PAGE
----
Seaweed: A Growing Resource & Skin Care Ingredient
When I created my first Repêchage products based on our unique seaweed filtrate in 1980, I was told it would take 20 years for the rest of the skin care industry to catch on. Actually, it’s taken over 30 years! Today seaweed is one of the top subjects in international communities for development and continues to play a vital role in skin care. Read below as I examine some of the most recent research as well as review some of the more important aspects of the seaweeds used in the Repêchage product line.
Seaweed – Growth as a Resource
Leading scientists are looking towards seaweed and aquaculture to find numerous applications in the modern world because of their composition and ability to grow just about anywhere in the ocean.
“Seaweeds are abundant and ancient autotrophic organisms that can be found in virtually all near-shore aquatic ecosystems. They form an important living resource of the near shore environment. For millennia, people have collected seaweeds for food, fodder for animals and well as fertilizers and soil enhancers. More recently, seaweeds have become important sources of various bioreactive molecules, and are important in medicine and biotechnology. Containing phycocolloids, or polysaccharides, they are also used in toothpaste, soaps, shampoos, cosmetics, skin care, milk, ice cream and many other items.”¹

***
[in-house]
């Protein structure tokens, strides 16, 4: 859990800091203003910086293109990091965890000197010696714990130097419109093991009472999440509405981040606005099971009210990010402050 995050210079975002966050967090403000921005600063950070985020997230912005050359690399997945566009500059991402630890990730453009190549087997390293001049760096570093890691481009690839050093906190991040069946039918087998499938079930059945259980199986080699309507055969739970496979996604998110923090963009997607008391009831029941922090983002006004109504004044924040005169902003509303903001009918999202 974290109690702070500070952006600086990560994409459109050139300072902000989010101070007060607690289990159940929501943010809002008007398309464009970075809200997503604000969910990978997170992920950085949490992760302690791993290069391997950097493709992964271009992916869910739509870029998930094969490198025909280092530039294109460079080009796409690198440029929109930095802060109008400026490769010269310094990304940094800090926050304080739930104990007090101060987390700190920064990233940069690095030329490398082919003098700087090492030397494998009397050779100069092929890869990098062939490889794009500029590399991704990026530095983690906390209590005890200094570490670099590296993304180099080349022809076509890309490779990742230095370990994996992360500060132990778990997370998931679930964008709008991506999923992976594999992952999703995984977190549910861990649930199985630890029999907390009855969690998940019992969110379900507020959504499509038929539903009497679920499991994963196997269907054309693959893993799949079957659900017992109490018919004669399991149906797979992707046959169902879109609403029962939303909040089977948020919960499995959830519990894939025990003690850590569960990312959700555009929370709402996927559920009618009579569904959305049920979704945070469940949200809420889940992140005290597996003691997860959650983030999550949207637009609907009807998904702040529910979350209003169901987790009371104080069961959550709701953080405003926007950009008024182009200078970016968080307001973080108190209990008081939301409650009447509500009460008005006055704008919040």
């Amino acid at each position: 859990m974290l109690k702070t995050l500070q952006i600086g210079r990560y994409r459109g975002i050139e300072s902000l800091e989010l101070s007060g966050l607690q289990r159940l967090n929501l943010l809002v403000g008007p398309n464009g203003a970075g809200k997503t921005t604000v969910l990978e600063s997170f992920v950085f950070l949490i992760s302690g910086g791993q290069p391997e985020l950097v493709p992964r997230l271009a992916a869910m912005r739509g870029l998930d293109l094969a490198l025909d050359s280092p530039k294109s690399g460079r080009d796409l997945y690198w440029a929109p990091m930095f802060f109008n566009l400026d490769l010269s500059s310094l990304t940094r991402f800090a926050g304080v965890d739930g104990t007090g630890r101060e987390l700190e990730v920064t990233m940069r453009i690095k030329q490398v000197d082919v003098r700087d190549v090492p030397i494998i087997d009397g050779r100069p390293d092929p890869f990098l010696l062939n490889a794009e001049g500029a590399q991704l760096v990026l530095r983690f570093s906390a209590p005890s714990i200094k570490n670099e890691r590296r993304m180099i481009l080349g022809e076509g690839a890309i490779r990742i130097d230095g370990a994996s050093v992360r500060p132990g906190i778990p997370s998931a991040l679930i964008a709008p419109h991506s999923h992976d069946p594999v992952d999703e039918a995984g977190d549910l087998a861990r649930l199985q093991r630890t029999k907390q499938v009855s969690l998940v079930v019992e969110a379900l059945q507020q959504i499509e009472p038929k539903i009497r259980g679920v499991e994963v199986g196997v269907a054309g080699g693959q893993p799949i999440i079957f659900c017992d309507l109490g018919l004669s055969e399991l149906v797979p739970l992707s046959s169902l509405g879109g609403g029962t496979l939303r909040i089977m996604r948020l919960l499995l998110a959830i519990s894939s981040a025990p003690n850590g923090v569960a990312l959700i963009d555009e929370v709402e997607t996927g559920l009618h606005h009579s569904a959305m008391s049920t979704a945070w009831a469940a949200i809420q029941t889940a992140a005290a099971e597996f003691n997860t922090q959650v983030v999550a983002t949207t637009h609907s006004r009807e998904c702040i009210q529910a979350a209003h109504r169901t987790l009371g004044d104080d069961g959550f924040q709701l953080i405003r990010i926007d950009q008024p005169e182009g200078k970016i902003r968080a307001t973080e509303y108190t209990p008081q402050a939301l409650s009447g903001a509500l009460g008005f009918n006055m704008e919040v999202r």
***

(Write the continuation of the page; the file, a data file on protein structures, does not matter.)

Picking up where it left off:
Seaweed needs light for photosynthesis, which converts light energy into chemical energy producing sugars and oxygen. The colors of seaweeds are determined by the photosynthetic pigments including chlorophylls, phycobiliproteins, xanthophylls and carotenoids. Seaweeds also have compounds such as mycosporine-like amino acids that protect them from ultraviolet light too.